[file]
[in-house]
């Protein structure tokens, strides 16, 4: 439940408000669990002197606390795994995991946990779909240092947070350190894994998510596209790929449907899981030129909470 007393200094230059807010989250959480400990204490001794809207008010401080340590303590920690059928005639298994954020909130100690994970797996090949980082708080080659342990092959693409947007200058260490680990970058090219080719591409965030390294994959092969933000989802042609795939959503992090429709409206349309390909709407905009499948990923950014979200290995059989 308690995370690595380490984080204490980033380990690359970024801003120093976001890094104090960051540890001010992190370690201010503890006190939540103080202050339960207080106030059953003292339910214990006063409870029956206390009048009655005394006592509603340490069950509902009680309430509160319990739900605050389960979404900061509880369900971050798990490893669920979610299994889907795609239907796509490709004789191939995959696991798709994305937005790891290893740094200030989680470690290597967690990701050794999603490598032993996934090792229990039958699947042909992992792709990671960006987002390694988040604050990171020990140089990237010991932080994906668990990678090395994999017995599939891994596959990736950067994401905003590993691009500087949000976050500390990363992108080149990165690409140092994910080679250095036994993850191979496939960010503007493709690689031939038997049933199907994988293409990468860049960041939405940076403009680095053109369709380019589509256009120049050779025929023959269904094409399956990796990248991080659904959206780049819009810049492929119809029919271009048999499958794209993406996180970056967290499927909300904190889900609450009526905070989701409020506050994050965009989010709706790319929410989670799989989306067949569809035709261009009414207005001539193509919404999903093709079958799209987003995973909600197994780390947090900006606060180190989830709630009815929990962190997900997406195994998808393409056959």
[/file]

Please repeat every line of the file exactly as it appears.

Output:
[in-house]
């Protein structure tokens, strides 16, 4: 439940408000669990002197606390795994995991946990779909240092947070350190894994998510596209790929449907899981030129909470 007393200094230059807010989250959480400990204490001794809207008010401080340590303590920690059928005639298994954020909130100690994970797996090949980082708080080659342990092959693409947007200058260490680990970058090219080719591409965030390294994959092969933000989802042609795939959503992090429709409206349309390909709407905009499948990923950014979200290995059989 308690995370690595380490984080204490980033380990690359970024801003120093976001890094104090960051540890001010992190370690201010503890006190939540103080202050339960207080106030059953003292339910214990006063409870029956206390009048009655005394006592509603340490069950509902009680309430509160319990739900605050389960979404900061509880369900971050798990490893669920979610299994889907795609239907796509490709004789191939995959696991798709994305937005790891290893740094200030989680470690290597967690990701050794999603490598032993996934090792229990039958699947042909992992792709990671960006987002390694988040604050990171020990140089990237010991932080994906668990990678090395994999017995599939891994596959990736950067994401905003590993691009500087949000976050500390990363992108080149990165690409140092994910080679250095036994993850191979496939960010503007493709690689031939038997049933199907994988293409990468860049960041939405940076403009680095053109369709380019589509256009120049050779025929023959269904094409399956990796990248991080659904959206780049819009810049492929119809029919271009048999499958794209993406996180970056967290499927909300904190889900609450009526905070989701409020506050994050965009989010709706790319929410989670799989989306067949569809035709261009009414207005001539193509919404999903093709079958799209987003995973909600197994780390947090900006606060180190989830709630009815929990962190997900997406195994998808393409056959």